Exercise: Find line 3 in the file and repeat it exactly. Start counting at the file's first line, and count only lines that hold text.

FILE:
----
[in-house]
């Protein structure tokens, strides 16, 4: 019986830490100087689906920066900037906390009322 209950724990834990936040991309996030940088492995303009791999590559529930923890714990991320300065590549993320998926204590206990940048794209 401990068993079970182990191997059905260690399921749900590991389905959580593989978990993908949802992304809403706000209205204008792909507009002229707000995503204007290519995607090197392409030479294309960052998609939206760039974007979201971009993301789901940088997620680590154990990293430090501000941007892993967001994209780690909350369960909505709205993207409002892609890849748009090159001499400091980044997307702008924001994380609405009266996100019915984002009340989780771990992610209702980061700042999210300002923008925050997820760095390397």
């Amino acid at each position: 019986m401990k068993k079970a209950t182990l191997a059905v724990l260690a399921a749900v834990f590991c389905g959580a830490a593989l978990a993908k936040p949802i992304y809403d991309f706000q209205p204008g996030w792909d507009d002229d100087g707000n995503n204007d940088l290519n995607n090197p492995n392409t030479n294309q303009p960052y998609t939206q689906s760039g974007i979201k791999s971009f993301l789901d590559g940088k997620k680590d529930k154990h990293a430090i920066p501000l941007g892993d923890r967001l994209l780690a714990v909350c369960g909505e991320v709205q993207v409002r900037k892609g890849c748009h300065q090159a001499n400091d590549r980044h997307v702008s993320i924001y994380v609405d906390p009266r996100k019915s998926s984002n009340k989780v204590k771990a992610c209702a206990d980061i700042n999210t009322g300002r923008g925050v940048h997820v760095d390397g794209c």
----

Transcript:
């Amino acid at each position: 019986m401990k068993k079970a209950t182990l191997a059905v724990l260690a399921a749900v834990f590991c389905g959580a830490a593989l978990a993908k936040p949802i992304y809403d991309f706000q209205p204008g996030w792909d507009d002229d100087g707000n995503n204007d940088l290519n995607n090197p492995n392409t030479n294309q303009p960052y998609t939206q689906s760039g974007i979201k791999s971009f993301l789901d590559g940088k997620k680590d529930k154990h990293a430090i920066p501000l941007g892993d923890r967001l994209l780690a714990v909350c369960g909505e991320v709205q993207v409002r900037k892609g890849c748009h300065q090159a001499n400091d590549r980044h997307v702008s993320i924001y994380v609405d906390p009266r996100k019915s998926s984002n009340k989780v204590k771990a992610c209702a206990d980061i700042n999210t009322g300002r923008g925050v940048h997820v760095d390397g794209c």